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Part 2: The Demographics of Unintended Pregnancy

Nearly half of all pregnancies in the U.S. are unintended. This rate is not consistent among different demographic groups; some women will be disproportionately affected by these unplanned pregnancies and the consequences. The Healthy People 2020 campaign, designed by the U.S. Department of Health and Human Services, has a goal to increase the percentage of intended pregnancies from 51% reported in 2002 to 56% by 2020. To effectively address unintended pregnancy in the U.S., it is important to understand who is most at risk.

Women with the highest rates of unintended pregnancy are low-income, between the ages of 18 and 24, and cohabiting (living with a partner without being married). According to the most recent data collected in 2011, women who live below the federal poverty level are about five times more likely to have an unintended pregnancy compared to women who live at least 200% above the poverty level (112 per 1,000 vs. 20 per 1,000). The unintended pregnancy rate for black women is more than double the rate for non-Hispanic white women (79 per 1,000 vs. 33 per 1,000). The highest unintended pregnancy rates are among women without a high school diploma (See our previous blog post Effects of Unintended Pregnancies on Young Mothers for more information). When factoring out teenagers who are not sexually active, women aged 15-19 have the highest unintended pregnancy rate of any age group. About three out of four teenage pregnancies are unintended. The rate of unintended pregnancy for women ages 15 to 19 in Arizona was 56 per 1,000, compared to the national rate of 52 per 1,000.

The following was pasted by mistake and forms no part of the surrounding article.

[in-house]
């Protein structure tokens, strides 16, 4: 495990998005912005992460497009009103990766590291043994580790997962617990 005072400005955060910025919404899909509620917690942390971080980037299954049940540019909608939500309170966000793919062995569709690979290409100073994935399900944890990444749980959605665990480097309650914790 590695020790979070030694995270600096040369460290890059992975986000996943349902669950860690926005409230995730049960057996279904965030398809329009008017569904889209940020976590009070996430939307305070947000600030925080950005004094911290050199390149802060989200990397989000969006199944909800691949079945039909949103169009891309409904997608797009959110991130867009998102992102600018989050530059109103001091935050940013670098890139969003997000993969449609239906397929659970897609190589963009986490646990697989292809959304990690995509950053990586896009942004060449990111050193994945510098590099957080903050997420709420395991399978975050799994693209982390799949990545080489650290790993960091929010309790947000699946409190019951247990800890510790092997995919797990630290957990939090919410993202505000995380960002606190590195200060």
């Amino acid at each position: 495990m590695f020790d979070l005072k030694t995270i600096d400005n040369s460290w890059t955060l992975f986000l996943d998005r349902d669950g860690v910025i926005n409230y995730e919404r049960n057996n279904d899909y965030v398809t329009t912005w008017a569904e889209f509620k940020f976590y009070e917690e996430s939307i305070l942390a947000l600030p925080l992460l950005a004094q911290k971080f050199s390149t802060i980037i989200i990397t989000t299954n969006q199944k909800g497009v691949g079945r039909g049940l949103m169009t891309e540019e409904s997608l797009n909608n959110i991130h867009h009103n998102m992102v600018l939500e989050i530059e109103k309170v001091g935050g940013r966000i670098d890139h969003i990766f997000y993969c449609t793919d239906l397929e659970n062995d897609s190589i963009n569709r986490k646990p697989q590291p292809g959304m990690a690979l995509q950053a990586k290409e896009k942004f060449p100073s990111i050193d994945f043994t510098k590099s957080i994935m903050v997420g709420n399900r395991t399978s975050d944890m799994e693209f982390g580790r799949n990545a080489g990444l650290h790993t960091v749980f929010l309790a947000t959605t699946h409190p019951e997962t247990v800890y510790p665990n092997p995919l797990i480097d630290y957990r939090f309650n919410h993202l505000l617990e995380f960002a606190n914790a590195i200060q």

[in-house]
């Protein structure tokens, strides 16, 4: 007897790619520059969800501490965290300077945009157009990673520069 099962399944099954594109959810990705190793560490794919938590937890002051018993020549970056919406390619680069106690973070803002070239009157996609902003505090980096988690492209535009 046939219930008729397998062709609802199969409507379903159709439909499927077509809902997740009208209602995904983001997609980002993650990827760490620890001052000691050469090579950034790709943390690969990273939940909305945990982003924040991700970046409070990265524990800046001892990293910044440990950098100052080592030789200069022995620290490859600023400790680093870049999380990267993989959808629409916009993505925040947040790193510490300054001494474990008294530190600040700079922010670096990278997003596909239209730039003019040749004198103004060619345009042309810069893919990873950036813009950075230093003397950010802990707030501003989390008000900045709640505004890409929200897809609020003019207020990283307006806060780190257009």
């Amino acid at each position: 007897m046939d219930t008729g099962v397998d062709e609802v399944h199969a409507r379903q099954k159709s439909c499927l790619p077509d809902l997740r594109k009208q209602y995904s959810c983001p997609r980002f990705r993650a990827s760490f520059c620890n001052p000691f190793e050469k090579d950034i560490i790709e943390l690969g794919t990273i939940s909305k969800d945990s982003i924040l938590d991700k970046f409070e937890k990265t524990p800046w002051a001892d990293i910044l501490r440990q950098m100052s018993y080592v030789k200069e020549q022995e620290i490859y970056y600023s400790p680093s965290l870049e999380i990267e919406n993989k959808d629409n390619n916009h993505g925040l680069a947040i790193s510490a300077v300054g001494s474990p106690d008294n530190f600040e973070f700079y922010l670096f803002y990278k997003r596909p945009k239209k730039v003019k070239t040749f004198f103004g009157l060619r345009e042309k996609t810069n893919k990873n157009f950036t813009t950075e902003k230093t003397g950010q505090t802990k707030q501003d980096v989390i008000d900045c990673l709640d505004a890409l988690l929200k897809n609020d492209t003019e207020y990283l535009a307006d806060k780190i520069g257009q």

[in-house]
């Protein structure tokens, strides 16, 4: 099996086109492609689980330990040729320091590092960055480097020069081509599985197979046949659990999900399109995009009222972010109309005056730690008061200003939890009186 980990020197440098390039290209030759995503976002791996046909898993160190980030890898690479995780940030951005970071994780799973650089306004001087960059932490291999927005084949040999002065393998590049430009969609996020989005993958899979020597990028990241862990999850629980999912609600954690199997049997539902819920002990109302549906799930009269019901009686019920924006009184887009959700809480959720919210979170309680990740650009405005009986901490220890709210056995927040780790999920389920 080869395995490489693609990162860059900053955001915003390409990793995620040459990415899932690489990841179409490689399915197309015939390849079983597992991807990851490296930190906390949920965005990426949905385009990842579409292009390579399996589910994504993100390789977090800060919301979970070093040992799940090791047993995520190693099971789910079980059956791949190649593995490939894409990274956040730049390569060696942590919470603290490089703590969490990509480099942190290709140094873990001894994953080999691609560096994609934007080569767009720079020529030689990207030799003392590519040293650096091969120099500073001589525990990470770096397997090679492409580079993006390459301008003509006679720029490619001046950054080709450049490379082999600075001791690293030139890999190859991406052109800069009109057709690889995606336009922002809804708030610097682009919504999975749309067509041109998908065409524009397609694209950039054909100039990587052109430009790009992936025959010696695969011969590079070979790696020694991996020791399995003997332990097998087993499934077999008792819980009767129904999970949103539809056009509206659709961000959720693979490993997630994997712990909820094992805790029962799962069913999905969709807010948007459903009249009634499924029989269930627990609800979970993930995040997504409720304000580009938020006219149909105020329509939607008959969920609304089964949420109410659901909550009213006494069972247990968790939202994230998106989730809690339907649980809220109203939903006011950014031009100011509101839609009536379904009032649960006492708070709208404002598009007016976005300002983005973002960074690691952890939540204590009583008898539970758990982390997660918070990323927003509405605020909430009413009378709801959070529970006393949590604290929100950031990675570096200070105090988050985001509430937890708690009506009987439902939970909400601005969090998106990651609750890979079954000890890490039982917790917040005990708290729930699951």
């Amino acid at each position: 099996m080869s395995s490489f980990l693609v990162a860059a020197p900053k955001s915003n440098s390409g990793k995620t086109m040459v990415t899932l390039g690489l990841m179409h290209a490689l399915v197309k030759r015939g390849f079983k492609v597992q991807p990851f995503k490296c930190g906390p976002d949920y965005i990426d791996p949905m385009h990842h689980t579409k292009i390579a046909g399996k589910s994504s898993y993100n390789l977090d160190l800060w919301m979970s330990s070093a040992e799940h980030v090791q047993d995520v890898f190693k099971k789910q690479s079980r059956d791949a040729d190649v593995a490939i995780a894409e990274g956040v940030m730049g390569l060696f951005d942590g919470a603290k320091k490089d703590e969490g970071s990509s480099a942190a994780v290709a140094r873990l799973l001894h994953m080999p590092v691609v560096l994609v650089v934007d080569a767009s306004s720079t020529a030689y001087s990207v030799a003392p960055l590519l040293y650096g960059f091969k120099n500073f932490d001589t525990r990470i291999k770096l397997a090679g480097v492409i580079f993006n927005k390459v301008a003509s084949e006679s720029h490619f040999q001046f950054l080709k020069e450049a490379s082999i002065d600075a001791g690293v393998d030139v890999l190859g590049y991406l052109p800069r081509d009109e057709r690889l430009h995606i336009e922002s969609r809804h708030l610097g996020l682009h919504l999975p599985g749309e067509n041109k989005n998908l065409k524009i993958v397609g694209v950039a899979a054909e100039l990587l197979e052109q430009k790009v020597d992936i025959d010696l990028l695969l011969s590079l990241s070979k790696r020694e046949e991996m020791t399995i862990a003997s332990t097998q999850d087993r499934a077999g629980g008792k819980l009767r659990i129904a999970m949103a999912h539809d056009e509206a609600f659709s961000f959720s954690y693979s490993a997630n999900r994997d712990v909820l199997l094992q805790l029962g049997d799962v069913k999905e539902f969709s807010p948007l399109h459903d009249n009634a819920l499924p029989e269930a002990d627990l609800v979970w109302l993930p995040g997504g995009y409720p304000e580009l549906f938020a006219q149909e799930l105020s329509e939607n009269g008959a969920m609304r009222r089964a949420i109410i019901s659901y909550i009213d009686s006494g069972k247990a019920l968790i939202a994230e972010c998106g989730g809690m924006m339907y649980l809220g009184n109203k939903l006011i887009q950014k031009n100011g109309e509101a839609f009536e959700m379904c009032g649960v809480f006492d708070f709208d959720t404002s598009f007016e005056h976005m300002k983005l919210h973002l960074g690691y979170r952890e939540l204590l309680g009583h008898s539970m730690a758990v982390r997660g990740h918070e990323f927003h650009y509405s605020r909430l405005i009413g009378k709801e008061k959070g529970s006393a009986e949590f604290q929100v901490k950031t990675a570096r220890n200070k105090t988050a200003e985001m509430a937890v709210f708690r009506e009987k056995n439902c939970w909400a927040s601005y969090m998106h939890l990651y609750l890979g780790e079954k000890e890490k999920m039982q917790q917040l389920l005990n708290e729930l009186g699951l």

These differences further marginalize those populations already at a disadvantage. For example, a woman living at or below the poverty level already has a hard time making ends meet. When an unintended pregnancy occurs, the woman must find the resources to either terminate the pregnancy, seek adoption services, or raise a child. In addition to the apparent costs of any of these choices, there are also subtler ways in which a woman will be affected. School attendance or job security may be negatively affected during or after her pregnancy, further hindering her ability to overcome her financial burdens. If the woman decides to raise the child, that child is more likely to live their life in poverty, making the burden of unintended pregnancies a generational issue. By acknowledging certain groups are more at risk for unintended pregnancy we can more appropriately address the issue. Funding such as Title X is an important source of financial assistance for reproductive health services, and Arizona Family Health Partnership is working to ensure those who need help have access to it.

 – Erica Freese, MPH student intern
ebfreese@email.arizona.edu

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